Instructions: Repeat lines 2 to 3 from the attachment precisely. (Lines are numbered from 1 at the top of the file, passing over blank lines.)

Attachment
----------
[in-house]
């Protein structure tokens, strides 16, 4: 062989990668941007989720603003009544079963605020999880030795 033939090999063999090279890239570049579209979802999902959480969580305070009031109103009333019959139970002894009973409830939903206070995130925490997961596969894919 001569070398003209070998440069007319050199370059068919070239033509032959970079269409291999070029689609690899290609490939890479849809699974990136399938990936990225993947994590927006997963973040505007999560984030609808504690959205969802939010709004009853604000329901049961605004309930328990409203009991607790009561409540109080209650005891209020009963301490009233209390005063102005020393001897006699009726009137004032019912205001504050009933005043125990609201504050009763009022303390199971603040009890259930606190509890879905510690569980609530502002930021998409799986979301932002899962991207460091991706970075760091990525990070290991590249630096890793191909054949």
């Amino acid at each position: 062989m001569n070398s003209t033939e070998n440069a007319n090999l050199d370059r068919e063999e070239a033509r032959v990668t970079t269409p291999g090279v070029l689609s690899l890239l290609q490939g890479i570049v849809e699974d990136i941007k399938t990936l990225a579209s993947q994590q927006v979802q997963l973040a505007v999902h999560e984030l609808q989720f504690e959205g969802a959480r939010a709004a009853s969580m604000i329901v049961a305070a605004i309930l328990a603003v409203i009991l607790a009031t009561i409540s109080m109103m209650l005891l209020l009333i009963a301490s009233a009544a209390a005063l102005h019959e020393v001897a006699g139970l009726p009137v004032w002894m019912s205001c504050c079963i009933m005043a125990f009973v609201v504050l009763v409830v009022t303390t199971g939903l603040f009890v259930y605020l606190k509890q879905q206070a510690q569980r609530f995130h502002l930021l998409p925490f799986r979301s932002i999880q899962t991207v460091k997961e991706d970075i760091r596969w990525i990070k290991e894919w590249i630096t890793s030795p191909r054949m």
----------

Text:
């Protein structure tokens, strides 16, 4: 062989990668941007989720603003009544079963605020999880030795 033939090999063999090279890239570049579209979802999902959480969580305070009031109103009333019959139970002894009973409830939903206070995130925490997961596969894919 001569070398003209070998440069007319050199370059068919070239033509032959970079269409291999070029689609690899290609490939890479849809699974990136399938990936990225993947994590927006997963973040505007999560984030609808504690959205969802939010709004009853604000329901049961605004309930328990409203009991607790009561409540109080209650005891209020009963301490009233209390005063102005020393001897006699009726009137004032019912205001504050009933005043125990609201504050009763009022303390199971603040009890259930606190509890879905510690569980609530502002930021998409799986979301932002899962991207460091991706970075760091990525990070290991590249630096890793191909054949």
């Amino acid at each position: 062989m001569n070398s003209t033939e070998n440069a007319n090999l050199d370059r068919e063999e070239a033509r032959v990668t970079t269409p291999g090279v070029l689609s690899l890239l290609q490939g890479i570049v849809e699974d990136i941007k399938t990936l990225a579209s993947q994590q927006v979802q997963l973040a505007v999902h999560e984030l609808q989720f504690e959205g969802a959480r939010a709004a009853s969580m604000i329901v049961a305070a605004i309930l328990a603003v409203i009991l607790a009031t009561i409540s109080m109103m209650l005891l209020l009333i009963a301490s009233a009544a209390a005063l102005h019959e020393v001897a006699g139970l009726p009137v004032w002894m019912s205001c504050c079963i009933m005043a125990f009973v609201v504050l009763v409830v009022t303390t199971g939903l603040f009890v259930y605020l606190k509890q879905q206070a510690q569980r609530f995130h502002l930021l998409p925490f799986r979301s932002i999880q899962t991207v460091k997961e991706d970075i760091r596969w990525i990070k290991e894919w590249i630096t890793s030795p191909r054949m």